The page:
Keeping with the conference theme of Literature and the Other Arts, The Eudora Welty Society invites papers that explore multimodality and interdisciplinary collaboration within the works of Eudora Welty. What elements in Welty's fiction, essays, or photography connect to her contemporary moment or a timeless part of human nature? Examples might concern the role of and engagement with politics, jazz and the blues, newspaper and magazine, television and film, translation of oral fairy tales into a written medium or Welty's Robber Bridegroom into a play.
Religion and American Literature panel at PAMLA seeks papers that address how questions of faith have shaped literary works and cultural meanings. How do American writers negotiate faith or unbelief? What are the varieties of secularism articulated in their work? How do they explore faith within a post-secular context? The panel especially welcomes papers on the following authors: Cormac McCarthy, Marilynn Robinson, and Jeffrey Eugenides.
Panel: American Travelers and the City
Organizer: Society for the Study of American Travel Writing
Event: ALA Symposium on The City in American Literature
Details: Sept 10-11, 2015 New Orleans, LA
Proposals: Due June 27, 2015 to Andrew Vogel
The Society for the Study of American Travel Writing is organizing a panel for the American Literature Association Symposium on The City in American Literature to be held in New Orleans, Louisiana, September 10-11, 2015. More information is available at The City in American Literature Symposium.
Persona Studies is seeking papers and creative projects that investigate the ways in which personas are produced, managed, used, and disseminated in the contexts of our working lives and careers. What work do these personas do? How does our work shape and dictate them? What are the constraints and effects of these personas?
Abstracts and Expressions of Interest (250-300 words) should be submitted by 19 June 2015 to email@example.com with the subject heading "2015 Issue 2 Abstract." Full papers may also be submitted at this time.
Deadline extended: August 20, 2015
The Journal of Improvisation in Professional Practice [Improv Practice] will create a discourse community that explores major inquiries about improvisation in our professional lives. Improv Practice will facilitate the exploration of how improvisation plays out in our work and in our learning, teaching and becoming as professionals. Please join an interdisciplinary conversation about the complex improvisational practices of professional action, about how we learn as professionals and about how professional education can be understood.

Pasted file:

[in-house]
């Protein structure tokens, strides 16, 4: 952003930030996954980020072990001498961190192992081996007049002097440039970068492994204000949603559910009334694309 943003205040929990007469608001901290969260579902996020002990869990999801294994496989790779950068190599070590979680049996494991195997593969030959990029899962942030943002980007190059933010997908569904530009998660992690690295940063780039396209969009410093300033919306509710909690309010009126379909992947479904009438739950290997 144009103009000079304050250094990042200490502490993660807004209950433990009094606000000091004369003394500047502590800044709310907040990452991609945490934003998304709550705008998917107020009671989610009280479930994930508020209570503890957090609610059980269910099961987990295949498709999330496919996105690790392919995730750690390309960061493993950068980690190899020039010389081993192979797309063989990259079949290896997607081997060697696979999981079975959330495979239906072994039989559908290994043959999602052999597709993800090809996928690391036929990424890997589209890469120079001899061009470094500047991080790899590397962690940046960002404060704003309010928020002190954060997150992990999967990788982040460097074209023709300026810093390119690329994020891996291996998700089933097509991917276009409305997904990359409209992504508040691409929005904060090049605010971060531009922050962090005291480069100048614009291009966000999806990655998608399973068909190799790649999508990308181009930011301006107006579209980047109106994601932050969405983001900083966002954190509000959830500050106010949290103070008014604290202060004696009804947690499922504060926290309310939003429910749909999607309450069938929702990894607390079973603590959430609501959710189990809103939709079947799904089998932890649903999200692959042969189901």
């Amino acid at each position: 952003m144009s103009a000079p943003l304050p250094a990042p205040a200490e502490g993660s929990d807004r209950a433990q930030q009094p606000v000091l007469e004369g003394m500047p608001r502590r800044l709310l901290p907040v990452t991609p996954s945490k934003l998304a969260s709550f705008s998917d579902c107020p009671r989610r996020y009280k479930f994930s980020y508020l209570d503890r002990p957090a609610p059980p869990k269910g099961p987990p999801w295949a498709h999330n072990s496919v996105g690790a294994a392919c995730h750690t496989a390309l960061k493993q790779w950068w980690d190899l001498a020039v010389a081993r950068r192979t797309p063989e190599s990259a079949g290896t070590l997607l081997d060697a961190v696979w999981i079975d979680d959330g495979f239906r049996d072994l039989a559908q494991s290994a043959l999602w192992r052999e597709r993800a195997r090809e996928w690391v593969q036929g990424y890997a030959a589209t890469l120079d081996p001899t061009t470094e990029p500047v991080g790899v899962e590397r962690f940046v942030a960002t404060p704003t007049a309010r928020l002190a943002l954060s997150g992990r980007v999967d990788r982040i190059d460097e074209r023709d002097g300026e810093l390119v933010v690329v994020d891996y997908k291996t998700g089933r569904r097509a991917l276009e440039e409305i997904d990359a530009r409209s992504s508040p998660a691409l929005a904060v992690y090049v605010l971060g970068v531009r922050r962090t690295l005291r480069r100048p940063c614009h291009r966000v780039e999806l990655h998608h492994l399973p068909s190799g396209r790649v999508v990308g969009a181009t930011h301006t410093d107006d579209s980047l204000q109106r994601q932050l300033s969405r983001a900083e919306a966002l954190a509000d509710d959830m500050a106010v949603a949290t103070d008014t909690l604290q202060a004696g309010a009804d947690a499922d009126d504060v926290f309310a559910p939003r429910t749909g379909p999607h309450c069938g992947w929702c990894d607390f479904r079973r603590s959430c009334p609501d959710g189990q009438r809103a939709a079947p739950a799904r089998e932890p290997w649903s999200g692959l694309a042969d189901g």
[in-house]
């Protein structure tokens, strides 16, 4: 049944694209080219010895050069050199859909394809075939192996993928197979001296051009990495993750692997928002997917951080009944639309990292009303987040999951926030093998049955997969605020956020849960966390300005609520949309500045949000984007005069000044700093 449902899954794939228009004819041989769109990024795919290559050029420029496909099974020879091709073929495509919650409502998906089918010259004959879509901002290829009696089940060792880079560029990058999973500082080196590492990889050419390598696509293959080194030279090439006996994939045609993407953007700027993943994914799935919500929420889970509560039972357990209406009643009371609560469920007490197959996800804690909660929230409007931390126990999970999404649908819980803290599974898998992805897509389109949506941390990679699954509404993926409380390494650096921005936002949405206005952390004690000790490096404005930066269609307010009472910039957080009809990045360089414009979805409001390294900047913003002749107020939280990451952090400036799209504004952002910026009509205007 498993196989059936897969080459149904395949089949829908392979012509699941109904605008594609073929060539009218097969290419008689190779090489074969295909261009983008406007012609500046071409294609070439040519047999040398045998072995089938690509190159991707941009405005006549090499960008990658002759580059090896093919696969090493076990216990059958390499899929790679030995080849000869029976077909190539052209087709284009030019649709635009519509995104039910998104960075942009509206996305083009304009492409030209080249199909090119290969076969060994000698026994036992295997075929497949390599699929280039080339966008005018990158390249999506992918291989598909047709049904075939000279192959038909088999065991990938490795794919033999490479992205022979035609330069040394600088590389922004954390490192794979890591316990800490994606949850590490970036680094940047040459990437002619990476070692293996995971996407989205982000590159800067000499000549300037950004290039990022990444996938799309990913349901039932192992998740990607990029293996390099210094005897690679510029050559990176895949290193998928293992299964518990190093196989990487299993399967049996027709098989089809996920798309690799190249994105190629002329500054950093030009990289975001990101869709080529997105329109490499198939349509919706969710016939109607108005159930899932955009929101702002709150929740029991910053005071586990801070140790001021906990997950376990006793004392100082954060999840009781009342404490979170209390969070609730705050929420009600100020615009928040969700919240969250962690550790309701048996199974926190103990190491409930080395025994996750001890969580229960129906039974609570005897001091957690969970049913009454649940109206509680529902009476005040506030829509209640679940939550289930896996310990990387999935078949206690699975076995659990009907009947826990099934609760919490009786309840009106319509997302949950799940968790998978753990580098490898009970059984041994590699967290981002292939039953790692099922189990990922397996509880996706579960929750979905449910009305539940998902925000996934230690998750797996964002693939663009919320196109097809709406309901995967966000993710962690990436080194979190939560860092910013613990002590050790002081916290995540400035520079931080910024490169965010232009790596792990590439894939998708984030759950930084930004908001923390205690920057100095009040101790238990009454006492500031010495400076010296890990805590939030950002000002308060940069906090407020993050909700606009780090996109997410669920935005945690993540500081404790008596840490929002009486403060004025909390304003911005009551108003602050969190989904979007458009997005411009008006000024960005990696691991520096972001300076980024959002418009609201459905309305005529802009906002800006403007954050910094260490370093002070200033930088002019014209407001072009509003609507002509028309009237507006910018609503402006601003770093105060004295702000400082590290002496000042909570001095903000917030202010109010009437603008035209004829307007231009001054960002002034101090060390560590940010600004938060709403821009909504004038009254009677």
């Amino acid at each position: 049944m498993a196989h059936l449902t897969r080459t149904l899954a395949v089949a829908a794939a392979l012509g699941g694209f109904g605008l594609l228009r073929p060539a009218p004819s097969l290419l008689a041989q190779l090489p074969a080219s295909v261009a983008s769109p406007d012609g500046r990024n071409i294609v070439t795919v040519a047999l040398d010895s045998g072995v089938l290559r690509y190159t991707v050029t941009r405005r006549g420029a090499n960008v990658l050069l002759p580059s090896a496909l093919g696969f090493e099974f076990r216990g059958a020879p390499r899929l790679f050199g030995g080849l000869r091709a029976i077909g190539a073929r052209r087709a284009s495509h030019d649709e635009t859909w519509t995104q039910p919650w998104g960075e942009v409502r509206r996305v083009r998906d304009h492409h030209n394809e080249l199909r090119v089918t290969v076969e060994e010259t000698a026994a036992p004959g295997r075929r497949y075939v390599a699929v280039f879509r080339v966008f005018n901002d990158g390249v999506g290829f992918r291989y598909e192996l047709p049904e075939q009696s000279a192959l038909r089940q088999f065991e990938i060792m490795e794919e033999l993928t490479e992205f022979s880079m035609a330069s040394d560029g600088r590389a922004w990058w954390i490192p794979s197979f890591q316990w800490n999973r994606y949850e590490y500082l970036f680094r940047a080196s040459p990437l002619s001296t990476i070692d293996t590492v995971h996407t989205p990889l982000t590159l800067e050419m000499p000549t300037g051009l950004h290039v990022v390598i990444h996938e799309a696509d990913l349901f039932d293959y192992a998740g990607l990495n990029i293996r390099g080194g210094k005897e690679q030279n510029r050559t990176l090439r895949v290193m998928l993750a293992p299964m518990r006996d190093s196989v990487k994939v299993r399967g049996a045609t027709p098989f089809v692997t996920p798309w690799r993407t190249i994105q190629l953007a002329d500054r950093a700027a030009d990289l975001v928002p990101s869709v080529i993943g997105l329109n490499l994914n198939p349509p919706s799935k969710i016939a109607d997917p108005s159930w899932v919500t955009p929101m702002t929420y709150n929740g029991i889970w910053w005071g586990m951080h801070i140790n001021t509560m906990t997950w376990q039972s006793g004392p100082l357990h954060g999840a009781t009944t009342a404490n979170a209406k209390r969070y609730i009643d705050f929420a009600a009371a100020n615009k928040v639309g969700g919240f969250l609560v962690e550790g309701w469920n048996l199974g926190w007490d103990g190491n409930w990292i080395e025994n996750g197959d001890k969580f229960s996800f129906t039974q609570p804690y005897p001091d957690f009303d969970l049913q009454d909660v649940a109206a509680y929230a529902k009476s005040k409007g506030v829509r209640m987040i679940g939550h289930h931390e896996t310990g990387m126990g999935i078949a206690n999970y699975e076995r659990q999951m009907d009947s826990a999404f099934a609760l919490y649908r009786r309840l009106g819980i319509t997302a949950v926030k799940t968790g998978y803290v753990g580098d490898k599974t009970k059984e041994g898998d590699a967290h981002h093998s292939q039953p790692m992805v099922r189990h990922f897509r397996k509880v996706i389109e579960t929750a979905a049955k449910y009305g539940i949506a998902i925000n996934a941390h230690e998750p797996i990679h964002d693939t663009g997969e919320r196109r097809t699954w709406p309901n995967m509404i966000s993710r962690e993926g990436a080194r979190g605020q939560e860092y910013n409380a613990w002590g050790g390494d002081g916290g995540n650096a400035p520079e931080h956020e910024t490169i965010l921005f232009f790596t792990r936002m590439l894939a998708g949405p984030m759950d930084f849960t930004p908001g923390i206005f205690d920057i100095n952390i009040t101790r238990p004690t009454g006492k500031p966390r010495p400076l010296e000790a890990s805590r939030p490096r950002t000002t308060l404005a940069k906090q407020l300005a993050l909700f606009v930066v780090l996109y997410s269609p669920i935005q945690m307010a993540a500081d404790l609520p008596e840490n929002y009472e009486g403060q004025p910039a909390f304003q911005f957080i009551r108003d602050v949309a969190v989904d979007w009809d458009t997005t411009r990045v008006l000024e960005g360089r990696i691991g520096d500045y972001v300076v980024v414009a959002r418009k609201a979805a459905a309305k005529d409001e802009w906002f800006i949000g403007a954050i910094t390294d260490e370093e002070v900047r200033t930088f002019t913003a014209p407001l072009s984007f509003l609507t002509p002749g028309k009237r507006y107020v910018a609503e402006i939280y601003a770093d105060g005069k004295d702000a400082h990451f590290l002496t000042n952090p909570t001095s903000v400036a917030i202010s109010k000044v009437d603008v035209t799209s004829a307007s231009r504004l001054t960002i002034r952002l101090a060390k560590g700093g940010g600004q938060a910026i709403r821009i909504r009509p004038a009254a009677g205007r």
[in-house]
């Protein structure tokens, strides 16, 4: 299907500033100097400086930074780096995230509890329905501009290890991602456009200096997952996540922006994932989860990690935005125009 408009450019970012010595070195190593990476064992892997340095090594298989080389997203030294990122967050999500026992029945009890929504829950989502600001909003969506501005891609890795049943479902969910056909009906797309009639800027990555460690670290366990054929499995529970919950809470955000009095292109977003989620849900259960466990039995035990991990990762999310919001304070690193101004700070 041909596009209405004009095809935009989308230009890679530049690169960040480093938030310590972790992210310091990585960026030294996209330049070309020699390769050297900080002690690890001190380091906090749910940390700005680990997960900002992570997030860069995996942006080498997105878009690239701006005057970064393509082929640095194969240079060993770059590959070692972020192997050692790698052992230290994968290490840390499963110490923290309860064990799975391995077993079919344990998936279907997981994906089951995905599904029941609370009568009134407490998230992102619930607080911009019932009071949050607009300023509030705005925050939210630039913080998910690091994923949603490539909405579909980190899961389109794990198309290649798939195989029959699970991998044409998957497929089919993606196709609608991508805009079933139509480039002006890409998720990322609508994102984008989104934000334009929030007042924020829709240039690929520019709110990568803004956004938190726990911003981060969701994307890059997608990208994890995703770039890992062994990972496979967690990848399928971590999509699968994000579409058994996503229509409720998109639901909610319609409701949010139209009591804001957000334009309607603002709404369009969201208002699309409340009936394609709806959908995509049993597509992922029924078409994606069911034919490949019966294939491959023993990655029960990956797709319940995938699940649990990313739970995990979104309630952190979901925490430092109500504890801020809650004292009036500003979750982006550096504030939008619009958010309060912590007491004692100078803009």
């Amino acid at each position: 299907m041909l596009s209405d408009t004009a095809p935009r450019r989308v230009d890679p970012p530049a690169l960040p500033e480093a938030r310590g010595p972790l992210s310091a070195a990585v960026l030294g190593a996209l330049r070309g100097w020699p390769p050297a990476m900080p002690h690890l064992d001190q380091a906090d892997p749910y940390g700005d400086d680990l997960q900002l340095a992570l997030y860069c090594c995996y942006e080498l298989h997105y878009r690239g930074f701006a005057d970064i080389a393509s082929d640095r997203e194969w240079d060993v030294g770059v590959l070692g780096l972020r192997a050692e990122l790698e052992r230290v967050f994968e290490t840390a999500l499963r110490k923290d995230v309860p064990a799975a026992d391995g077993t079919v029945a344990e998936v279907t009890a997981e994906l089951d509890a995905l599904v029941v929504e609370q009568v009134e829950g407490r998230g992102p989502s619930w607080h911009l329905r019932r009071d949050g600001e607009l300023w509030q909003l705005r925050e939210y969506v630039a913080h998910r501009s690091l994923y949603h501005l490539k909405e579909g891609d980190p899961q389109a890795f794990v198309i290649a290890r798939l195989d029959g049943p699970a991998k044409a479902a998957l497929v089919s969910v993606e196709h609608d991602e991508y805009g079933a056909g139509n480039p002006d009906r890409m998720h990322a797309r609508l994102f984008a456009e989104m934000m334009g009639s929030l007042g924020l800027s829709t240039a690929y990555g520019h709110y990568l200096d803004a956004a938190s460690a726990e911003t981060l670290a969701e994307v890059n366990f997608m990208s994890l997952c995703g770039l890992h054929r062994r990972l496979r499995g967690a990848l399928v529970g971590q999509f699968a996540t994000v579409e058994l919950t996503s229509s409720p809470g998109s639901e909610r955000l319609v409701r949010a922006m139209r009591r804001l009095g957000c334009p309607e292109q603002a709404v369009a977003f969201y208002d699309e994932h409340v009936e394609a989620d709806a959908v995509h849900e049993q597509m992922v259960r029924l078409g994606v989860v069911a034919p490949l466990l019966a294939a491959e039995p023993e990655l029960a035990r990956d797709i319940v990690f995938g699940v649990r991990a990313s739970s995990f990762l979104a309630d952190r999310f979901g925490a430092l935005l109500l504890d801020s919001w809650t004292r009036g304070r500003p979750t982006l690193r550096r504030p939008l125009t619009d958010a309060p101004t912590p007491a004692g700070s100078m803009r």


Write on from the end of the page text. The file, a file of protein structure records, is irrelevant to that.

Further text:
The journal will publish two kinds of papers:
Narratives/ explorations in improvisational work
Renascence, a peer-reviewed critical and scholarly journal, is published by Marquette University as an expression of its Jesuit mission of the search for truth and the exaltation of human dignity. The journal's essays explore how literature is informed by and contributes to our understanding of fundamental questions concerning moral philosophy, theology, and spirituality. Though Renascence is an English language journal and has an emphasis on literature in English, studies on works and authors from a diversity of times, countries, and cultures are welcome. Essays should make a well-defined, original scholarly argument, run 4,000-7,000 words, and document sources using MLA style.
23rd AISNA Biennial Conference "Harbors -- Flows and Migrations of Peoples, Cultures, and Ideas -- The U.S.A. in/and the World" 24-26 September 2015 Naples, Italy (deadline June 3)
Panel: "Beautiful Vessels and Shrouded Ghosts: Harbors and Enslavement"
Call for Book Reviews and Book Reviewers
The CLAJ is currently considering unsolicited book reviews for publication and sending books out to qualified members for solicited reviews. If you wish to submit a book review or receive a review assignment, please follow these guidelines:
In our rapidly shifting culture, what defines the contemporary moment is fluid and impossible to pin down. This conference will look at the relations between newness, sameness, fluidity, and change in cinema and cinematic technologies from all eras. The cinematic apparatus itself is a technology of repetition and replication, and the effects of postmodern culture are marked by self-replication, simulation, and mediation. Postmodernism is about the now, and borrows from the surfaces of history while losing the history itself. Cinema and the cinematic is increasingly marked by intermediality of both culture and "text" and constant expansion of what these terms can mean.
Reclaiming the "F" Word: Historical and Contemporary Feminist Performance as Theatrical Activism
Conveners: Victoria P. Lantz (Sam Houston State University) and Angela Sweigart-Gallagher (Northeastern Illinois University)